3. Use of standards
Several SSI platforms are competing, and technology diversification is a nice-to-have. The use of open standards like the DID specification  or the Verifiable Credentials Data Model  of the W3C is a good idea to foster interoperability between decentralized identities and credentials. Blockchain standardization is also progressing in a formal way via ISO TC 307 .
Nevertheless, not every platform has integrated those standards yet.
dot: What are the pros and cons of SSI over other forms of identity management?
WEIDENBACH: Identity management aims to cover the whole lifecycle of an identity in a specific context. Giving the identity all necessary access in that context is linked to at least these critical considerations:
- The identity should have the least privileges that are needed to cover the expected activities of the individual.
- Joiner, mover, and leaver processes should be fulfilled as fast as possible.
- Toxic combinations of privileges need to be avoided.
- A full and up-to-date overview of the whole access inventory across all data silos is necessary to monitor and to intervene, if needed.
In regulated areas like the financial sector, compliance with these considerations is often being audited on a regular basis.
Therefore, we see large enterprise IAM systems in these businesses that have been built over many years and still demand continuous enhancements due to new applications, new interfaces, and new regulations. Some of the most expensive elements are approval workflows and access reviews that often struggle with the challenge to identify the responsible person who is authorized to approve whether access can be granted or if it needs to be revoked.
A widespread mechanism is role-based access control (RBAC). Identities get mapped to global business roles that lead to specific access entitlements in several target systems. These additional role objects help to build a more understandable meta-layer above technical entitlements, but need a lot of conceptional and maintenance work as well.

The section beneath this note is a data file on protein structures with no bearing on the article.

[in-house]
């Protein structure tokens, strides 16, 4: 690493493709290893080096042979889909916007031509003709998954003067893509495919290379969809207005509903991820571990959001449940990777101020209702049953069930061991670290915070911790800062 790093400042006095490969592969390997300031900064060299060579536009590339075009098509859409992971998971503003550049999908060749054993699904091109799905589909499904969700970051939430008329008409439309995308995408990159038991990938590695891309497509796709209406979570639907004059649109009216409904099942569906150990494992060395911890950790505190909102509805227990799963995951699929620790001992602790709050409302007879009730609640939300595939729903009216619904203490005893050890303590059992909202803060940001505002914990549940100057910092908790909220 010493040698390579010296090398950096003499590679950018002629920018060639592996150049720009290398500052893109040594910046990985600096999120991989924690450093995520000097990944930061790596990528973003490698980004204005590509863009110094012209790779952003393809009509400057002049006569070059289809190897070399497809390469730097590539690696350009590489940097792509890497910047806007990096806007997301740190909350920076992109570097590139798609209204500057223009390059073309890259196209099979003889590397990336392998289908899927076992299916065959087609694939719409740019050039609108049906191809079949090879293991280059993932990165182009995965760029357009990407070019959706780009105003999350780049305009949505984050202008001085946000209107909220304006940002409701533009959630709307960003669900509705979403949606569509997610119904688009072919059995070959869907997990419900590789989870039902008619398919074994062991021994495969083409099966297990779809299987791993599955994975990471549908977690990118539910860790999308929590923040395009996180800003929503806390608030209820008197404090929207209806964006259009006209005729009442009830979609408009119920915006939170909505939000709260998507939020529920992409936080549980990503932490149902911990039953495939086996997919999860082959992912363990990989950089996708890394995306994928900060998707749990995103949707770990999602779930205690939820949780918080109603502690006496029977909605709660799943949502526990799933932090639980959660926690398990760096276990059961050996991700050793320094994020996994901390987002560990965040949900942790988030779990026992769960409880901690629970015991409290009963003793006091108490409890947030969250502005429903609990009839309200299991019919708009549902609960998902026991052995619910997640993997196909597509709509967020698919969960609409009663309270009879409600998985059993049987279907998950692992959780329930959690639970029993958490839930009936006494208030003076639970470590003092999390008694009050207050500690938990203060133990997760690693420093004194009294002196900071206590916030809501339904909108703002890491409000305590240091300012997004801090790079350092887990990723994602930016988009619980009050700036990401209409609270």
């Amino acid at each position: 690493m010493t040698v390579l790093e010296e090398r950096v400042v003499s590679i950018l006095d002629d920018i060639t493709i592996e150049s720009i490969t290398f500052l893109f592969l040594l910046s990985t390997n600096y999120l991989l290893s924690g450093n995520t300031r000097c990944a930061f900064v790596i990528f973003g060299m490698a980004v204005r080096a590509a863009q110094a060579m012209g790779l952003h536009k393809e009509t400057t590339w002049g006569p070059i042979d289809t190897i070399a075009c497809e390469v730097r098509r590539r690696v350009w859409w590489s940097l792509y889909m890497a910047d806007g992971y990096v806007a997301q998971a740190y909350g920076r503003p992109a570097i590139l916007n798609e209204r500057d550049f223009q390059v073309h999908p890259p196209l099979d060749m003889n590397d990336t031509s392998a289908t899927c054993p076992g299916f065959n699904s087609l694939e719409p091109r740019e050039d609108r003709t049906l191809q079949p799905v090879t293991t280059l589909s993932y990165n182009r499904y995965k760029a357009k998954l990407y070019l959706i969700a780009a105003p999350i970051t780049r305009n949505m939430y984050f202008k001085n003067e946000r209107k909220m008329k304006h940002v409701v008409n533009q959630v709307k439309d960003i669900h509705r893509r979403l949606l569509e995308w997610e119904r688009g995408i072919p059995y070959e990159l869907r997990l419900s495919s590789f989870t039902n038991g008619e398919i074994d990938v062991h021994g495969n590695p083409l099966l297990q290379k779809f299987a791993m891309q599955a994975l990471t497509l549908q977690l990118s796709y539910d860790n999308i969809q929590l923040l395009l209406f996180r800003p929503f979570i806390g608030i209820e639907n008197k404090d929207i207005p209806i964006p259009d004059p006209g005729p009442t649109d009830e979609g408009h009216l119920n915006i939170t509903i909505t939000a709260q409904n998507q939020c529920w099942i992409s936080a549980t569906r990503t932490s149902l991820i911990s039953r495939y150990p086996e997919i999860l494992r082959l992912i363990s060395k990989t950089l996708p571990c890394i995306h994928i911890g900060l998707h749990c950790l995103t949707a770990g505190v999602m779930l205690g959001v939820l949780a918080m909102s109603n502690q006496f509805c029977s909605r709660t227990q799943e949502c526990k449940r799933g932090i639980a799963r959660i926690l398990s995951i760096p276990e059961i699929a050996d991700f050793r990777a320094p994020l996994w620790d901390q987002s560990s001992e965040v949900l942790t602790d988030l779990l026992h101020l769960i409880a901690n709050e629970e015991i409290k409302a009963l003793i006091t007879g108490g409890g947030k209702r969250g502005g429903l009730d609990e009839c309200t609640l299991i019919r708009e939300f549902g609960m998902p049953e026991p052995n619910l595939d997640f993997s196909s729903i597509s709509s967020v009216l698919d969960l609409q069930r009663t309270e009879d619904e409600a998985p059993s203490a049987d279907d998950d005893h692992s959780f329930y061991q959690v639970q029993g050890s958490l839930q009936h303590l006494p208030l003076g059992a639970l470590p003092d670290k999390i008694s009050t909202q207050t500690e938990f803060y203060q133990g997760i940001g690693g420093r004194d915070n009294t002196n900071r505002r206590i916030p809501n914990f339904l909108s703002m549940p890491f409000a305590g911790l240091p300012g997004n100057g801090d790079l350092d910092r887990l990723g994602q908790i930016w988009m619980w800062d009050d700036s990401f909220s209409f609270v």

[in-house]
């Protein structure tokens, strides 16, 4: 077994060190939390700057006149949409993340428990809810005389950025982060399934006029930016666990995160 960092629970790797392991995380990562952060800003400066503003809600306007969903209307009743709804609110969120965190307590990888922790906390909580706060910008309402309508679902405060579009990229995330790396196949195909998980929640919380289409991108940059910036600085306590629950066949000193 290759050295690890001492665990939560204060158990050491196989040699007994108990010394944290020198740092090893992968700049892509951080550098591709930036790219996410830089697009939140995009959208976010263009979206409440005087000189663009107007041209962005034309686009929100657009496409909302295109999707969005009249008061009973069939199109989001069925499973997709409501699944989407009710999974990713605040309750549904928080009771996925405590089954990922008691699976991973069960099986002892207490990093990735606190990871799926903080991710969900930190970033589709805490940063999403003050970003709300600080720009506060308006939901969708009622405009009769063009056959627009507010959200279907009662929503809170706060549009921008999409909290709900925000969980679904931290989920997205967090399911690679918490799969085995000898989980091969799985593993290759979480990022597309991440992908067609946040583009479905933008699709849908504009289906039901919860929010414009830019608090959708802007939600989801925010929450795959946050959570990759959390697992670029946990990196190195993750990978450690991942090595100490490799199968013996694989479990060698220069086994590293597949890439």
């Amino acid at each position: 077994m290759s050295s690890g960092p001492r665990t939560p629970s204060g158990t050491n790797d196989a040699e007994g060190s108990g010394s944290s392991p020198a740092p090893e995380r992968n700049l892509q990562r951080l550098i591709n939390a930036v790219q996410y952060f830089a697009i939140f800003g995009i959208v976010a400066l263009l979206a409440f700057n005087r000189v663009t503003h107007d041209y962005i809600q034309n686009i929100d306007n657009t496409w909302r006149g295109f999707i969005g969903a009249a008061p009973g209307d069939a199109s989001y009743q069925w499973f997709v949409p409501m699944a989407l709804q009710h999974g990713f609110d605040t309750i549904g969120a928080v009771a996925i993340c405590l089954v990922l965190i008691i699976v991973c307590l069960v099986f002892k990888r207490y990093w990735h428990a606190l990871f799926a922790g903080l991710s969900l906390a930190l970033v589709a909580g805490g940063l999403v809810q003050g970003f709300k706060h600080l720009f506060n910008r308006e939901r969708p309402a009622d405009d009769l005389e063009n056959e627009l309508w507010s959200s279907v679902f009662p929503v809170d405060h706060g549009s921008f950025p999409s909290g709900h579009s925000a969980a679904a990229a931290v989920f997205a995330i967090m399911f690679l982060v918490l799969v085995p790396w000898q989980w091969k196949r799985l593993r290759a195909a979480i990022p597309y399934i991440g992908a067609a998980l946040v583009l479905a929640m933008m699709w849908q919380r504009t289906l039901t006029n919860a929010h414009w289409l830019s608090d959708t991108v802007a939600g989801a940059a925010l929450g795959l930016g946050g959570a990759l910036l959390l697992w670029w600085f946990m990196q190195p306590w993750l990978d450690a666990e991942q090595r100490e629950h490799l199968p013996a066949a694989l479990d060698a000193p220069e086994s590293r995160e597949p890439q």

Self-Sovereign Identity technology allows that problem to be tackled from another direction. The identity comes with a set of credentials that represent real-world facts like licenses, passports, and other certificates. These credentials can easily be extended when an organization allows the certification of more organization-related facts that may also lead to access entitlements.
- Employee credential (with legal entity, business unit, and position)
- Project participation credential
- Responsibility credentials (project lead, supervisor, …)
- Credentials for special clearances (level of confidentiality, …)
These credentials can be issued and revoked by the ultimately responsible person for these facts, whereas application or information owners are able to specify which credentials qualify to get authentication and authorization privileges in their application.
This can be referred to as credential-based access control (CrBAC6), a special variation of attribute-based access control.
The goal is to derive every privilege from a fact to gain major IAM process simplification: Approvals can be skipped because the ultimately responsible person has already issued the credential, and access reviews are no longer needed because every access is based on facts that would be revoked if they no longer applied.
Furthermore, access is no longer context-specific and can be used beyond organizational and regional borders.